Most IGF-I in the circulation is produced by the liver (Pollak et al, 2004). A major factor stimulating the hepatic production of IGF-I and IGFBP-3 is growth hormone (Jones and Clemmons, 1995), but insulin also has a central role in regulating levels of IGF-I and IGFBPs. For example, insulin increases the hepatic levels of growth hormone receptors, thereby enhancing liver synthesis of IGF-I, and in addition, insulin increases bioactivity of IGF-I by inhibiting the synthesis of IGFBP-1 (Lee et al, 1997; Kaaks and Lukanova, 2001). Therefore, we stratified our analysis by circulating C-peptide concentration to evaluate whether the association between IGF-1 and IGFBP-3, and pancreatic cancer was different in individuals with high or low C-peptide levels. However, we observed no statistically significant interaction, which is similar to what Wolpin et al (2007) had observed in their analysis. We also examined whether other factors that are either well-known risk factors for pancreatic cancer or are associated with IGF-I concentration modified the effect of IGF-I or IGFBP-3 on pancreatic cancer risk. However, none of the factors examined modified the observed association. We only observed statistically significant interactions of waist circumference with levels of IGF-I or IGF-I/IGFBP-3 ratio, but the associations in the respective subgroups were not consistently statistically significant.
In the EPIC cohort, only one blood sample has been collected at baseline. It might be that repeated measurements of IGF-I and IGFBP-3 more accurately reflect circulating levels at different points in time. However, single serum measurements of IGF-I and IGFBP-3 generally have been found to be quite representative of serum concentrations over longer time periods. In a study within the New York University Women's Health Study cohort, Spearman's rank correlations between repeat measurements in serum samples collected over time periods of more than 1 year were 0.87 and 0.73, respectively, for IGF-I and IGFBP-3 (Lukanova et al, 2004). Other research groups have reported similar levels of reproducibility for circulating IGF-I and IGFBP-3 (Goodman-Gruen and Barrett-Connor, 1997; Chan et al, 1998).
In conclusion, our results generally do not support the hypothesis that circulating levels of IGF-1 and IGFBP-3, or the molar IGF-I/IGFBP-3 ratio are associated with the risk of pancreatic cancer, which confirms the results of most previous prospective studies. However, it is noteworthy that individuals with high circulating IGF-I and low IGFBP-3 levels have an increased risk of pancreatic cancer, compared with those with low IGF-I and high IGFBP-3 concentrations.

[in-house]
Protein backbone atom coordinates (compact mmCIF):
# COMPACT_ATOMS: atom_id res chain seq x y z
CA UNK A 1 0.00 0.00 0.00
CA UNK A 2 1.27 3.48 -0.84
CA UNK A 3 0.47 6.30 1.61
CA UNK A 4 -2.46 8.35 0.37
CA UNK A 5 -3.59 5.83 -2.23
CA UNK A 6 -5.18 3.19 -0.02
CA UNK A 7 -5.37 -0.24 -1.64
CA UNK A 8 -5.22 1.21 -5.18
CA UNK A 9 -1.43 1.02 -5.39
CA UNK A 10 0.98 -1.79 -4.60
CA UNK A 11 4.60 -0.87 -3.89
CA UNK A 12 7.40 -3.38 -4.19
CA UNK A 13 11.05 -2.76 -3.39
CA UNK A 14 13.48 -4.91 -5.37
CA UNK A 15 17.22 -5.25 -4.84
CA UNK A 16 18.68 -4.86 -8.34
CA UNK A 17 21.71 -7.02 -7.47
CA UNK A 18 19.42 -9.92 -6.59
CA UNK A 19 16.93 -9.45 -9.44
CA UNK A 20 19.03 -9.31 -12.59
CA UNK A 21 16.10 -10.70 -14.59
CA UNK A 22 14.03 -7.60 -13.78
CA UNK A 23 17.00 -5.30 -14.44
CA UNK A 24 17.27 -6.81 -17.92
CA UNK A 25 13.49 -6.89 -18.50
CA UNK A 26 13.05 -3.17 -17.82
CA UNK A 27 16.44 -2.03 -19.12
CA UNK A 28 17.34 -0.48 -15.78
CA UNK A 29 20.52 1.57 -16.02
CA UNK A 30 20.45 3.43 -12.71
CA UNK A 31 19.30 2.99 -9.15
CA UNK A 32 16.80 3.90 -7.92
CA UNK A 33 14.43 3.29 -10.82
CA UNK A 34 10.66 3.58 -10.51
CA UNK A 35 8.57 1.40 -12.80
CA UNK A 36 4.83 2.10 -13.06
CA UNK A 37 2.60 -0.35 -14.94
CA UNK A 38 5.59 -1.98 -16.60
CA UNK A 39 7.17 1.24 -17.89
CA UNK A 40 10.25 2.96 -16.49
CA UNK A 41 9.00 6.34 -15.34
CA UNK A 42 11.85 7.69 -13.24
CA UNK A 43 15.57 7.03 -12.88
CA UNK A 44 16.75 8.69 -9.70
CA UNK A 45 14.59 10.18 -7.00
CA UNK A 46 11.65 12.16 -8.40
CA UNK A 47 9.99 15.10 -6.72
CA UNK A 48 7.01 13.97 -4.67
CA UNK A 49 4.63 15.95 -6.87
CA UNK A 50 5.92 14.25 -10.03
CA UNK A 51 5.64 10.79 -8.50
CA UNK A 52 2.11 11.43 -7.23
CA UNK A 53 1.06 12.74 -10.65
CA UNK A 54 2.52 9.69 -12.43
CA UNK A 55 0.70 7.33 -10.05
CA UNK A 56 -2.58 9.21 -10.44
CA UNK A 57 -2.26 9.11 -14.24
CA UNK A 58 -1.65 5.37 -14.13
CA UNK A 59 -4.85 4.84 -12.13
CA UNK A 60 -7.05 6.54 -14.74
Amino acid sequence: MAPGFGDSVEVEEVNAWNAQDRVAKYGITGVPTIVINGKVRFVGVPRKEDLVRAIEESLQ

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We thank Miss Britta Lederer and Miss Sigrid Henke for their excellent work in performing the immunoassays. VAG is funded by the Deutsche Forschungsgemeinschaft, Graduiertenkolleg 793. The coordination of the EPIC is financially supported by the European Commission (DG-SANCO) and the International Agency for Research on Cancer. The national cohorts are supported by the Danish Cancer Society (Denmark); LigueContre le Cancer, InstitutGustaveRoussy, MutuelleGénérale de l’EducationNationale, Institut National de la Santé et de la RechercheMédicale (INSERM; France); Deutsche Krebshilfe, Deutsches Krebsforschungszentrum (DKFZ), and the Federal Ministry of Education and Research (Germany); Ministry of Health and Social Solidarity, Stavros Niarchos Foundation, and Hellenic Health Foundation (Greece); Italian Association for Research on Cancer (AIRC) and National Research Council (Italy); Dutch Ministry of Public Health, Welfare and Sports (VWS), the Netherlands Cancer Registry (NKR), LK Research Funds, Dutch Prevention Funds, Dutch ZON (ZorgOnderzoek Nederland), World Cancer Research Fund (WCRF), Statistics Netherlands (The Netherlands); ERC-2009-AdG 232997 and Nordforsk, Nordic Centre of Excellence Programme on Food, Nutrition and Health (Norway); Health Research Fund (FIS), Regional Governments of Andalucía, Asturias, Basque Country, Murcia and Navarra, ISCIII RETIC (RD06/0020; Spain); Swedish Cancer Society, Swedish Scientific Council and Regional Government of Skåne and Västerbotten (Sweden); Cancer Research UK, Medical Research Council, Stroke Association, British Heart Foundation, Department of Health, Food Standards Agency, and Wellcome Trust (United Kingdom).
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Rohrmann, S., Grote, V., Becker, S. et al. Concentrations of IGF-I and IGFBP-3 and pancreatic cancer risk in the European Prospective Investigation into Cancer and Nutrition. Br J Cancer 106, 1004–1010 (2012). https://doi.org/10.1038/bjc.2012.19